Arshad Ali wrote:
Jonathan Bryant wrote:
We want the outcome not the process ...
Exercising a higher level of skill in any area of endeavor is inherently satisfying.
Oh I fully agree - but not sufficiently so that this in itself is sufficiently motivating to keep people studying when the going gets tough. This point can easily be demonstrated by glancing around any tournament hall/considering the progress of ourselves and club mates over the years.
Arshad Ali wrote:
Playing more accurate chess is more satisfying than playing sloppy chess.
This, on the other hand, I think is rather more contentious.
Firstly, playing more accurate chess could well put you into the bottom of an Open section (as per Roger’s post) rather than the top of a lower section. This would mean considerably less chance of winning a tournament/games in general.
This would be less satisfying to a lot of people.
Secondly, the reality is we never get that sense of playing more accurate chess really. At least most of us don’t.
As Chris says, when we’re 180 we’d like to be 200. When we get to 200 it doesn’t seem that special at all and we want to be 210. That’s when we’d have really made it. You can substitute any set of lower or higher numbers the point remains.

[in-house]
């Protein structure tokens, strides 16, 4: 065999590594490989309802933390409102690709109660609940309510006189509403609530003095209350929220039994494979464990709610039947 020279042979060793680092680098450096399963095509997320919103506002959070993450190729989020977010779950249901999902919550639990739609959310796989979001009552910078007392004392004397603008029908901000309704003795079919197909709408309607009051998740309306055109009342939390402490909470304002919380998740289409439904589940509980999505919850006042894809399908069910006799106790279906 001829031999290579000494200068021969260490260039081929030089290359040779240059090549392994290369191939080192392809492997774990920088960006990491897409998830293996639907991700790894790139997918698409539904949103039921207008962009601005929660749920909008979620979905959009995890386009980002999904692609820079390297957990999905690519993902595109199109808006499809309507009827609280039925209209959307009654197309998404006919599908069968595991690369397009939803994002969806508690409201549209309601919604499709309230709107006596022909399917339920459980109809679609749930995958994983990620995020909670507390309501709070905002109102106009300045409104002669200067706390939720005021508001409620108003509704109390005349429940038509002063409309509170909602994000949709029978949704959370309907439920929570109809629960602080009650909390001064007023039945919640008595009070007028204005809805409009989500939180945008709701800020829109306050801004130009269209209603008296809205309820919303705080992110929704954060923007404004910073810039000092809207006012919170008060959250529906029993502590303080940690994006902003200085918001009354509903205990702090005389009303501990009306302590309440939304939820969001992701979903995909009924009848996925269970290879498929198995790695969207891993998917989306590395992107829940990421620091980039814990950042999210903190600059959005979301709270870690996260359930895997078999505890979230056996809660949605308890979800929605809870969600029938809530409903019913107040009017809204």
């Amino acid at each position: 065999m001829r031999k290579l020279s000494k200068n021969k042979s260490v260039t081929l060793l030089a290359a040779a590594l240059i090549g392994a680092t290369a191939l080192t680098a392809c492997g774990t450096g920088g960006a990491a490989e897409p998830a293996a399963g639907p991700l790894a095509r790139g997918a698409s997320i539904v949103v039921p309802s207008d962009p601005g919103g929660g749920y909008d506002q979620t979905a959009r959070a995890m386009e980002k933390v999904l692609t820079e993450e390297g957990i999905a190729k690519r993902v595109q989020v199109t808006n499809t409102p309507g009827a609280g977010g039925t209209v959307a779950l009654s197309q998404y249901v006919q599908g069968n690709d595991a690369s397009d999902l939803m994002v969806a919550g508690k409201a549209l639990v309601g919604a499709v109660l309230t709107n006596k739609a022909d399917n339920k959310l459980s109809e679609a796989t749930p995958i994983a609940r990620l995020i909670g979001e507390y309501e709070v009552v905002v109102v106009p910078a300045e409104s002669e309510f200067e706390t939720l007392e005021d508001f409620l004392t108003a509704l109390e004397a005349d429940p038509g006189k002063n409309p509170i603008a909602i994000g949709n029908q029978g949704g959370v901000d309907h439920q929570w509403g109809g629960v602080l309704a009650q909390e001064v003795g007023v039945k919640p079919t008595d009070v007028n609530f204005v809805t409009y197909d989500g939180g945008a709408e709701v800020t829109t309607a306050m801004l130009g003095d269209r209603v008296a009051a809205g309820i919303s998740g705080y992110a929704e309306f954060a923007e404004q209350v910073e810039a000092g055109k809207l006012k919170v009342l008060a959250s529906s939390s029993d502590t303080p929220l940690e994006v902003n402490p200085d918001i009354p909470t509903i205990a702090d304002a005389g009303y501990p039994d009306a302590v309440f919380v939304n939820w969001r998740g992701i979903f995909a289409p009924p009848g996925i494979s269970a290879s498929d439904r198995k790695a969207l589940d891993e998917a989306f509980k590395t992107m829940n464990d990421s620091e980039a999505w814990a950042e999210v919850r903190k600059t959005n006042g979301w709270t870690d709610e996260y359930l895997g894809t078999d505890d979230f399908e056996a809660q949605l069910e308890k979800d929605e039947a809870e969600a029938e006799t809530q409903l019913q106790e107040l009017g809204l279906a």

Also, I rather suspect that the "better" you get at chess the more you understand that you’re not playing accurate chess at all. This isn’t necessarily a satisfying state of affairs for many of us. Ignorance and bliss and all that.
Ultimately I don’t think TGSM’s lack of progress needs explaining. It’s normal. You say, he invested time travel money ... well so do most of us. We do almost anything other than what is necessary - i.e. the hard study as you mention.
As you say, he wanted the outcome, he didn’t want to go through the process. End of story. There’s no shame in it but it’s no mystery.
I don’t believe the 'people don’t know how' argument. Everybody knows. You study your own games. You study master games. You do the Yusupov series etc etc. We all nknow this - and if we don’t it would take 5 minutes googling to find out.
We would like to improve. We know how to improve. We don’t want to do the work necessary to improve.
As I said, we want the outcome not the process.